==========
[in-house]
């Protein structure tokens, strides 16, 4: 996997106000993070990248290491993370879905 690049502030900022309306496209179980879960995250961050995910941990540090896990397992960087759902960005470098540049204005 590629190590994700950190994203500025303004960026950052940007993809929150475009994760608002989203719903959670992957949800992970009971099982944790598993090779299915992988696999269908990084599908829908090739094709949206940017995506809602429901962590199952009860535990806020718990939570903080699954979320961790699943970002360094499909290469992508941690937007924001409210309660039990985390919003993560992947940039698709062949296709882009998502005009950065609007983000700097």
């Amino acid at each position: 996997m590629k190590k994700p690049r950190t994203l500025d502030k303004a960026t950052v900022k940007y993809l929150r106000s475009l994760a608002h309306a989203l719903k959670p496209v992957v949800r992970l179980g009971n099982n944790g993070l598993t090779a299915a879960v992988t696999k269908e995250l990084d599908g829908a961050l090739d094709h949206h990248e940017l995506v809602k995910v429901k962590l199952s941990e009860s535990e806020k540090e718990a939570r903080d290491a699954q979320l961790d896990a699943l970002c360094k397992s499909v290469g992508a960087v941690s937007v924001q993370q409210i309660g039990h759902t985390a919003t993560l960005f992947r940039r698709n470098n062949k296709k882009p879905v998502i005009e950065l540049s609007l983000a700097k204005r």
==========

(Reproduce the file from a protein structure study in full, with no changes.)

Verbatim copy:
[in-house]
């Protein structure tokens, strides 16, 4: 996997106000993070990248290491993370879905 690049502030900022309306496209179980879960995250961050995910941990540090896990397992960087759902960005470098540049204005 590629190590994700950190994203500025303004960026950052940007993809929150475009994760608002989203719903959670992957949800992970009971099982944790598993090779299915992988696999269908990084599908829908090739094709949206940017995506809602429901962590199952009860535990806020718990939570903080699954979320961790699943970002360094499909290469992508941690937007924001409210309660039990985390919003993560992947940039698709062949296709882009998502005009950065609007983000700097």
């Amino acid at each position: 996997m590629k190590k994700p690049r950190t994203l500025d502030k303004a960026t950052v900022k940007y993809l929150r106000s475009l994760a608002h309306a989203l719903k959670p496209v992957v949800r992970l179980g009971n099982n944790g993070l598993t090779a299915a879960v992988t696999k269908e995250l990084d599908g829908a961050l090739d094709h949206h990248e940017l995506v809602k995910v429901k962590l199952s941990e009860s535990e806020k540090e718990a939570r903080d290491a699954q979320l961790d896990a699943l970002c360094k397992s499909v290469g992508a960087v941690s937007v924001q993370q409210i309660g039990h759902t985390a919003t993560l960005f992947r940039r698709n470098n062949k296709k882009p879905v998502i005009e950065l540049s609007l983000a700097k204005r």